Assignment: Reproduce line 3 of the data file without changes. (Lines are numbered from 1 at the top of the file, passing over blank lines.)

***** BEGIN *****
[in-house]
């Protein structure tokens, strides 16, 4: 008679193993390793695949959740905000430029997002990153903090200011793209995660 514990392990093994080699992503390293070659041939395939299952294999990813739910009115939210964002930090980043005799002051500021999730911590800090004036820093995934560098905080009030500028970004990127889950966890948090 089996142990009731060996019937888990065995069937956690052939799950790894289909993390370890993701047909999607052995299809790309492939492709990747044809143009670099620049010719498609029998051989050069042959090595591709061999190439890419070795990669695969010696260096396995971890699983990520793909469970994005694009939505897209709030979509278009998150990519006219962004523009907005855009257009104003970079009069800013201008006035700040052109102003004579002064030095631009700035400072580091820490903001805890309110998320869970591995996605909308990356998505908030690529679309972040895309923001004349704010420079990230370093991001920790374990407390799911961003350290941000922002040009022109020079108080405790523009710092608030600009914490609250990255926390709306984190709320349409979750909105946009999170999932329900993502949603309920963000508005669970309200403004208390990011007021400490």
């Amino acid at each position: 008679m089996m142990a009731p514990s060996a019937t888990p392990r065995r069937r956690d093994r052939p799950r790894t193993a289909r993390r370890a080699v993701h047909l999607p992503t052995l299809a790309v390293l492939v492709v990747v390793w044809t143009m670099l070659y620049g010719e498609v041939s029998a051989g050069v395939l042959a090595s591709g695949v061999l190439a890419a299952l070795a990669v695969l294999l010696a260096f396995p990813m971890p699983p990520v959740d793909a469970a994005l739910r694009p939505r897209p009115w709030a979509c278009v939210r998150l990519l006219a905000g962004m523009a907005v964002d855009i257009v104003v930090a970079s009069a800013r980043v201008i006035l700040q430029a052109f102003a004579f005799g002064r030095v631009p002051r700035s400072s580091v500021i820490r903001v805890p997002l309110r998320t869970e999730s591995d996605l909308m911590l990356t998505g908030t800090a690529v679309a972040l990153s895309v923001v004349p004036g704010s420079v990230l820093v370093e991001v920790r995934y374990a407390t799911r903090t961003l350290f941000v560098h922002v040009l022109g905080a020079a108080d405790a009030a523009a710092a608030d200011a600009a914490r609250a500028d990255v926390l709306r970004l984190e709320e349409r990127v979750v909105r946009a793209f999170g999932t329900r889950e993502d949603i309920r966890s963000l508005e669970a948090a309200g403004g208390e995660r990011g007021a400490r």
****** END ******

């Amino acid at each position: 008679m089996m142990a009731p514990s060996a019937t888990p392990r065995r069937r956690d093994r052939p799950r790894t193993a289909r993390r370890a080699v993701h047909l999607p992503t052995l299809a790309v390293l492939v492709v990747v390793w044809t143009m670099l070659y620049g010719e498609v041939s029998a051989g050069v395939l042959a090595s591709g695949v061999l190439a890419a299952l070795a990669v695969l294999l010696a260096f396995p990813m971890p699983p990520v959740d793909a469970a994005l739910r694009p939505r897209p009115w709030a979509c278009v939210r998150l990519l006219a905000g962004m523009a907005v964002d855009i257009v104003v930090a970079s009069a800013r980043v201008i006035l700040q430029a052109f102003a004579f005799g002064r030095v631009p002051r700035s400072s580091v500021i820490r903001v805890p997002l309110r998320t869970e999730s591995d996605l909308m911590l990356t998505g908030t800090a690529v679309a972040l990153s895309v923001v004349p004036g704010s420079v990230l820093v370093e991001v920790r995934y374990a407390t799911r903090t961003l350290f941000v560098h922002v040009l022109g905080a020079a108080d405790a009030a523009a710092a608030d200011a600009a914490r609250a500028d990255v926390l709306r970004l984190e709320e349409r990127v979750v909105r946009a793209f999170g999932t329900r889950e993502d949603i309920r966890s963000l508005e669970a948090a309200g403004g208390e995660r990011g007021a400490r």